Friday, December 12, 2008

Left Bank Books Now Open!

In a day and age of Amazon, Borders, Wal-Mart, Kindles and other competition for your book-buying dollar, the intrepid souls at Left Bank Books have opened their new store downtown, at 10th and Locust.

While the economy and the market for book retailers are both tough, fortunately, LoftWorks' Craig Heller is providing Left Bank's 6,000 sf space rent free for three years, giving the store time to achieve profitability. I had a chance to check out the store on its first day in business, and it is fantastic. The space is loft-like, with huge windows. Employees were still hard at work stocking the shelves, so I look forward to stopping back in next week, when the store is fully up and running.

From the St. Louis Beacon:

Heller...hopes the addition of a book store will add to the fledgling neighborhood's "walkable" atmosphere. He said he likes the fact that the shop will be an independent one, too, he said, rather than a chain.

"When you walk in, you're going to know the people behind the counter, and they're going to know you," Heller said. "You don't get that in a 30,000-square-foot store."

This is an extremely important - and exciting - development for downtown. A bookstore is something the downtown retail scene has been sorely lacking since the Waldenbooks in St. Louis Centre and the B. Dalton in Union Station both shuttered.

Now that we have our bookstore, what's next? What other retailers does downtown need at this point? Personally, I'm hoping for a Walgreen's. Boring, yes, but needed.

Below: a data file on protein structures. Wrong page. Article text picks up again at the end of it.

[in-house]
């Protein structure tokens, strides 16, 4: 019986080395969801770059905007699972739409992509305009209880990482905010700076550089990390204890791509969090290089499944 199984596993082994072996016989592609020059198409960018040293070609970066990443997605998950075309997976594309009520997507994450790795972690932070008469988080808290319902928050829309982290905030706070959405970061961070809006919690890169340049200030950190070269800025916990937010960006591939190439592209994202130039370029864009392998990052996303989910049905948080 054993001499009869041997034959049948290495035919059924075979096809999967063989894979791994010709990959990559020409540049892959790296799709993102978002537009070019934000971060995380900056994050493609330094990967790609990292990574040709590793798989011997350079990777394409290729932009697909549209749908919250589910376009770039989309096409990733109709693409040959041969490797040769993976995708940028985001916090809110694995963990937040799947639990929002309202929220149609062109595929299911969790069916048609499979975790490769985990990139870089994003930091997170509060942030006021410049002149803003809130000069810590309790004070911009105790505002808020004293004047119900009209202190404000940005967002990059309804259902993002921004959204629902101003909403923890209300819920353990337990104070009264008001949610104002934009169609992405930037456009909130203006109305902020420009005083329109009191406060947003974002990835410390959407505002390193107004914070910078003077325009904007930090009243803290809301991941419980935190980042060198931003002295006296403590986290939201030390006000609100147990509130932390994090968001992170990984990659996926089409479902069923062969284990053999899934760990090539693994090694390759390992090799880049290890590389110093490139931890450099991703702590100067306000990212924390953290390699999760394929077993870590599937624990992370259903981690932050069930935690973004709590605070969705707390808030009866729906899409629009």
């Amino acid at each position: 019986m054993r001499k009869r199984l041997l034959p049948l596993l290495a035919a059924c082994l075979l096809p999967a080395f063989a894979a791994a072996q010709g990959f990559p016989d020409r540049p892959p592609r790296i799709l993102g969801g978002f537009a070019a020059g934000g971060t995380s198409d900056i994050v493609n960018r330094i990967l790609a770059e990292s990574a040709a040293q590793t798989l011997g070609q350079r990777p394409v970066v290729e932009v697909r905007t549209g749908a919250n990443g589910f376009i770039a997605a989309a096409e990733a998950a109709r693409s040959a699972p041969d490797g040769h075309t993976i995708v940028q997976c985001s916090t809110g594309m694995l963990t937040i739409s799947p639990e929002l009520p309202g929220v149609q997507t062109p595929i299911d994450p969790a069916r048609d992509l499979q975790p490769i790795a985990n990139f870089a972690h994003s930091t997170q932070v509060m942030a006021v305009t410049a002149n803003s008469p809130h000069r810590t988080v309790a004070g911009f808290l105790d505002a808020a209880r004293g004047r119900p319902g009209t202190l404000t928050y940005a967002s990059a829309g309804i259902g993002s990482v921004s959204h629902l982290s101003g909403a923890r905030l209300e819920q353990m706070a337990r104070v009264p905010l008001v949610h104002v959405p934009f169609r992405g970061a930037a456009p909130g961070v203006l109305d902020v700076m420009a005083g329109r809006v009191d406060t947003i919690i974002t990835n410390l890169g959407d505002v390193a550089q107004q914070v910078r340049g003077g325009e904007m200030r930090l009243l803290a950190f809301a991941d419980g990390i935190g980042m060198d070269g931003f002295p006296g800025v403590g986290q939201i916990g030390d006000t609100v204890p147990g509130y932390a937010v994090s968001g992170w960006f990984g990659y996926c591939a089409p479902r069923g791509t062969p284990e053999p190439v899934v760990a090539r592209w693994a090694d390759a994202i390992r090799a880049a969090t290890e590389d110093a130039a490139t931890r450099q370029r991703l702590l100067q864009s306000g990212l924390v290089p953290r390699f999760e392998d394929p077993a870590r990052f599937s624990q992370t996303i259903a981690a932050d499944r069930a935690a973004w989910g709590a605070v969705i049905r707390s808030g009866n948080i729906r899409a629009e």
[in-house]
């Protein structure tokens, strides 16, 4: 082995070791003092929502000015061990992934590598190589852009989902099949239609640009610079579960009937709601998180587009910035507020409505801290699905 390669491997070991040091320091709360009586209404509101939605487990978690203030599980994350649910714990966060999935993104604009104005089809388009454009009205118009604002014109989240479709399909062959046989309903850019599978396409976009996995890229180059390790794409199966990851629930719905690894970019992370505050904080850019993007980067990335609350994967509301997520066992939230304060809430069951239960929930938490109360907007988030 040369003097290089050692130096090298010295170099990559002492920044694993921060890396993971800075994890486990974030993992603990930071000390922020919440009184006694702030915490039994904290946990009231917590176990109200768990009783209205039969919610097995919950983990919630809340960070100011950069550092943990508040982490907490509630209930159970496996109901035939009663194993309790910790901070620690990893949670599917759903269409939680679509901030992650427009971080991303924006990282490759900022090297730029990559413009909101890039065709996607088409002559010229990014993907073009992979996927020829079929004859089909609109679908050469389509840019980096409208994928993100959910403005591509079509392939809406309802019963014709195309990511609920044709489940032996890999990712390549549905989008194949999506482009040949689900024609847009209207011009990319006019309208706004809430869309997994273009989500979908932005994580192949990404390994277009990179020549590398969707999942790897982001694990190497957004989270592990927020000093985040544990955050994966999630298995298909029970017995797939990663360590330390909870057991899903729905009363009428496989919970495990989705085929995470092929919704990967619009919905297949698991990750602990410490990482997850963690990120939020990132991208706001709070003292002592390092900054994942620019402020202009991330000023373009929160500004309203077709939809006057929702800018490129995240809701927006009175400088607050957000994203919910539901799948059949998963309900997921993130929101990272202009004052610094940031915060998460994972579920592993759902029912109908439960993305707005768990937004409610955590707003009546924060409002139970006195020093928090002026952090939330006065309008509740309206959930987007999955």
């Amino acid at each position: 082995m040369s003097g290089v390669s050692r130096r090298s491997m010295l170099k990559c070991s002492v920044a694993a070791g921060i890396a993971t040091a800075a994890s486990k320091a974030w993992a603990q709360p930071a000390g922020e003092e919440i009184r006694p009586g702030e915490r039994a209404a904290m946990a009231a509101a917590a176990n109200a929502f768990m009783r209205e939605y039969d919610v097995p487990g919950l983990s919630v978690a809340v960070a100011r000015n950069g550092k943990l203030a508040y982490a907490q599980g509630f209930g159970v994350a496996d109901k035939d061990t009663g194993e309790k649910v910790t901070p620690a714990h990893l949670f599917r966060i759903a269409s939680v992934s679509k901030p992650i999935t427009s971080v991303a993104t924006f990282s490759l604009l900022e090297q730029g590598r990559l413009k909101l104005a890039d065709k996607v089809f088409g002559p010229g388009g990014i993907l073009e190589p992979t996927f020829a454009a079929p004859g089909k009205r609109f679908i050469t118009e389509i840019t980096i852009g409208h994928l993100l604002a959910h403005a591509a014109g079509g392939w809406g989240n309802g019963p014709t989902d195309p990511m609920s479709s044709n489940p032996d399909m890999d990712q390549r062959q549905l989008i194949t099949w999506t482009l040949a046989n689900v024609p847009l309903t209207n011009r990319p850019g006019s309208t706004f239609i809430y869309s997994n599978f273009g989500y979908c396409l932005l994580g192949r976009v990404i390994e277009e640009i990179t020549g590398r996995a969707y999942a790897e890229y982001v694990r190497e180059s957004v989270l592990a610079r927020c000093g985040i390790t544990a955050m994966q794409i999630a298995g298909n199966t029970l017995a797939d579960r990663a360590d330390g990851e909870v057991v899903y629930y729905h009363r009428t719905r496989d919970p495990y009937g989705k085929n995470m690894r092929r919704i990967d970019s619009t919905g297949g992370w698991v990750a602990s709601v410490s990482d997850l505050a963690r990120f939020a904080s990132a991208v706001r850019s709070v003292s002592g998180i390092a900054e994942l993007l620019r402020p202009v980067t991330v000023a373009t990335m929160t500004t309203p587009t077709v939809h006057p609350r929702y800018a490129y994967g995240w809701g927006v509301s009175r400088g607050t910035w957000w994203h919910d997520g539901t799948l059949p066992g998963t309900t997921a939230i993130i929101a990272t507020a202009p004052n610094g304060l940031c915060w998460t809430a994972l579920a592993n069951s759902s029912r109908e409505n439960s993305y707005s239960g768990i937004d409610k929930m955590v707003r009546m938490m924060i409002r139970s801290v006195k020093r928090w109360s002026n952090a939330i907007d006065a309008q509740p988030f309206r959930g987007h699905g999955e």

Anonymous said...

Walgreens, yes, but no retail clinic. There's such a thing as too much competition. If the recently opened Minute Clinic (Nurse Practioners) and the soon to open Downtown Urgent Care (boarded physicians) get chased outta the market by Walgreens, then we'll not have achieved anything by opening a Walgreens. Robbing Peter to pay Paul, results in a net zero gain for Downtown. Schnucks (when it opens in May) will have a pharmacy, so tell me, why do we need a Walgreens Downtown when there are still only 12,000 loft residents? The people need to move here first, then the businesses, but only if they aren't going to chase other businesses into bankruptcy.

Brian said...

A Walgreens would serve a lot more than just loft residents. With a daytime population of 80,000-90,000 office workers as well as tourists, conventioneers and other visitors, there's a substantial potential market for such a store. Walgreens is also easily identifiable to anyone visiting downtown from outside the St. Louis area and would be an easy place for tourists/visitors to get prescriptions filled and pick up any essential items. Most out-of-towners would not think to go to Schnucks, but the Walgreens name/brand is ubiquitous. There are also lots of other items besides prescription and OTC drugs that Walgreens sells that are hard to get anywhere else downtown.
I wouldn't want a downtown Walgreens to have a walk-in clinic for the reasons you mentioned. The square footage limitations of a downtown store would likely make that difficult anyway.
Not too long ago, downtown successfully accommodated TWO Walgreens stores - one in St. Louis Centre, the other in the Century Building. And that was before the influx of residents. There's no doubt in my mind that a new store would do very well here and not push anyone out of business.

Dr. Danielle said...

There are currently plans to put a Walgreens across the street from the old city hospital residential development, near the entrance ramps to I-55 and I-44 at the end of Truman. Although everywhere else in the land Walgreens has a store on every corner, I don't know if they will consider putting two stores that close together.... at least not anytime soon.

Brian said...

Yeah, I think that particular location will be great for people who live in Soulard, Lafayette Square, Fox Park, etc., but it really can't be considered a downtown location. We need one that downtown residents, workers, and visitors can walk to!